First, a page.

Olympus announces entry level Micro Four Thirds camera – the E-PL1 – not only for dummies!

Written by Gary on February 3rd, 2010

The Micro Four Thirds system gets yet another camera body – this time Olympus is targeting the point and shoot users who may not yet understand aperture, f stops, etc but want better image quality than their point and shoots can deliver but still have a relatively compact kit.

E-PL1 with 17mm pancake lens

The new E-PL1 takes many of the features of the E-P2 including image stabiliser, the excellent optional external viewfinder, HD video, 12mp sensor, 3fps burst rate, face detection AF, subject tracking AF, iEnhance, multi-aspect shooting, the art filters and multiple exposure functionality, and adds a few more very important features while setting it at a $US599 price point including 3x zoom kit lens (this compares with $US799 for E-P1 and $US1099 for E-P2 with EVF):

  • dedicated button to start recording video – at last Olympus has added the Panasonic feature.
  • in-built flash which can wirelessly control FL36R or FL50R flashes and provide Super FP HSS flash – this will give users the ability to expand their creativity by adding external flashes and still retain auto exposure.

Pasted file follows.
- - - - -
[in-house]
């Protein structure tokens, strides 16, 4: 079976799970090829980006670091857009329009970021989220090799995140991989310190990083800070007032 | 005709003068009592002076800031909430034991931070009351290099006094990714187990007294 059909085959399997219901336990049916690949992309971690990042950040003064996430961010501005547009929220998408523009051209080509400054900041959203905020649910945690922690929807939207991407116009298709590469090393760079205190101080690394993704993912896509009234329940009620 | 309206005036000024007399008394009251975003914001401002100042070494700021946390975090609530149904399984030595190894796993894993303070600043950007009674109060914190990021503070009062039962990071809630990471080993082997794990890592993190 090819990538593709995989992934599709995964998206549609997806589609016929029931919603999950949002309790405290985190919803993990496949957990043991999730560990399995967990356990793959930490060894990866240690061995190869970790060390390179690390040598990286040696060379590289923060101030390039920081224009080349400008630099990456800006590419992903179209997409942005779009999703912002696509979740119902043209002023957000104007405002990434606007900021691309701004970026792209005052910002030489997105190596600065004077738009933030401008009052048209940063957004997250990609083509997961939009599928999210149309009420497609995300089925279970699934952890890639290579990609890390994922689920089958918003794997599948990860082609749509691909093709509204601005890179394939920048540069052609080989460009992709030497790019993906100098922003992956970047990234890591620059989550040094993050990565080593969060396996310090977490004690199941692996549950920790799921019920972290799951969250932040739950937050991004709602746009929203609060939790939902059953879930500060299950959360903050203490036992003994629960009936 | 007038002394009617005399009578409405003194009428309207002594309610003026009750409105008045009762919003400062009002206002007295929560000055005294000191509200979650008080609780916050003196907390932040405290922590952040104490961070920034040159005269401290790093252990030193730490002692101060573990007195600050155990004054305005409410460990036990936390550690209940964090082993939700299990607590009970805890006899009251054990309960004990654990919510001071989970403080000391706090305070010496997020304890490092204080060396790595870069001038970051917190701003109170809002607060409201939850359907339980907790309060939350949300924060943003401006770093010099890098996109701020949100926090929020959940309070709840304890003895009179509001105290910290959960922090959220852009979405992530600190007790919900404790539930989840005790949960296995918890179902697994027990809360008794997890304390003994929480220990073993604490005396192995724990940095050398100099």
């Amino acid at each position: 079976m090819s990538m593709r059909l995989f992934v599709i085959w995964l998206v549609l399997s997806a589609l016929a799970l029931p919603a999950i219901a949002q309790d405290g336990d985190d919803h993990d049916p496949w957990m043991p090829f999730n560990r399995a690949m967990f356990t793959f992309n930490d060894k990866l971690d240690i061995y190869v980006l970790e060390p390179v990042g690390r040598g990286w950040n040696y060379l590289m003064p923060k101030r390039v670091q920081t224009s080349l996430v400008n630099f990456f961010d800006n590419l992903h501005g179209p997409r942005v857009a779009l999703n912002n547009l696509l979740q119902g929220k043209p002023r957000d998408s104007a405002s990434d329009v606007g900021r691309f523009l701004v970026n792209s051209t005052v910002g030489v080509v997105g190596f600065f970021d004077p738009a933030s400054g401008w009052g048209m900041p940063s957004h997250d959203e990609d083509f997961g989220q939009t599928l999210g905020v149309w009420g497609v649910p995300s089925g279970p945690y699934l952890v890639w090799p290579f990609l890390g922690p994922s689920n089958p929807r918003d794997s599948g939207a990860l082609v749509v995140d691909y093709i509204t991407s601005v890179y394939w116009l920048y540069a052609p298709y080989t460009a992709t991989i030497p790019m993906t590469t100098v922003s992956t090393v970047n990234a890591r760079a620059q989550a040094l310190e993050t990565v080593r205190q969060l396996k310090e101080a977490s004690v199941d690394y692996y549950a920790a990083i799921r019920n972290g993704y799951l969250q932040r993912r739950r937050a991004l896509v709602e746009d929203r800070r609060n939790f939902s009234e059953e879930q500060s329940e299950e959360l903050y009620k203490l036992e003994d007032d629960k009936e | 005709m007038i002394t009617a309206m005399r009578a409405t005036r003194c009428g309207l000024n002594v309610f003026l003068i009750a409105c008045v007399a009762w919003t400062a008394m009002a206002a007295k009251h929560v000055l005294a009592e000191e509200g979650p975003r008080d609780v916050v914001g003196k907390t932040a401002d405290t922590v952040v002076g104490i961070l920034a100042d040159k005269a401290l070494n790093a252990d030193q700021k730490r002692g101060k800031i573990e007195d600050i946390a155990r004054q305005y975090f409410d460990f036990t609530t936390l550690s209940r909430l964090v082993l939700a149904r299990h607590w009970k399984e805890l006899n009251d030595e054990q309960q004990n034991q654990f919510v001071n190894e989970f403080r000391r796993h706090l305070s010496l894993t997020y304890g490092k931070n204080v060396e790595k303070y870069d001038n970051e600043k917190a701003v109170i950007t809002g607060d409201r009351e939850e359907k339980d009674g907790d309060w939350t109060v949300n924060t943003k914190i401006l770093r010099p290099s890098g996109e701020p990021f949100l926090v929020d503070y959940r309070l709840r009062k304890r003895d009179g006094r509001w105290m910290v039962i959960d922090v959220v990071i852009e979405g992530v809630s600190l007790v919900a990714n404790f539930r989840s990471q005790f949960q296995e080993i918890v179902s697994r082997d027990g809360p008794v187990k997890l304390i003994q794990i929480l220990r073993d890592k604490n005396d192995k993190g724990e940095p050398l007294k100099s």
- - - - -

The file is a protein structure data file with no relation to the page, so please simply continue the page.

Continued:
• new soft sepia art filter – could be a very useful effect
  • new Live Guide interface for dummies – allows inexperienced users to scroll through various adjustments and see the effect live, including shallow depth of field, action stopping, etc, without having to understand the confusing concepts of f stops and shutter speed – this interface will finally make a powerful dSLR level camera easy to use for non-photographers who still want the ability to be creative rather than use it as a point and shoot. Changing aperture on a small sensor point and shoot didn’t really do much as the DOF was so great, but on a large sensor M43 camera, it makes a massive difference and new users to dSLRs are going to love this capability. I have tried mentioning aperture and f stop to my friends before and their eyes just glaze over – this feature will really make it usable for them.
  • underwater housing – the PT-EP01
  • apparently faster AF – although seems it is still not quite as fast as Panasonic’s G cameras
  • weaker anti-aliasing filter for more image detail plus revised TruePix V image engine
  • dedicated manual focus live magnification button – perfect for those who want to use legacy lenses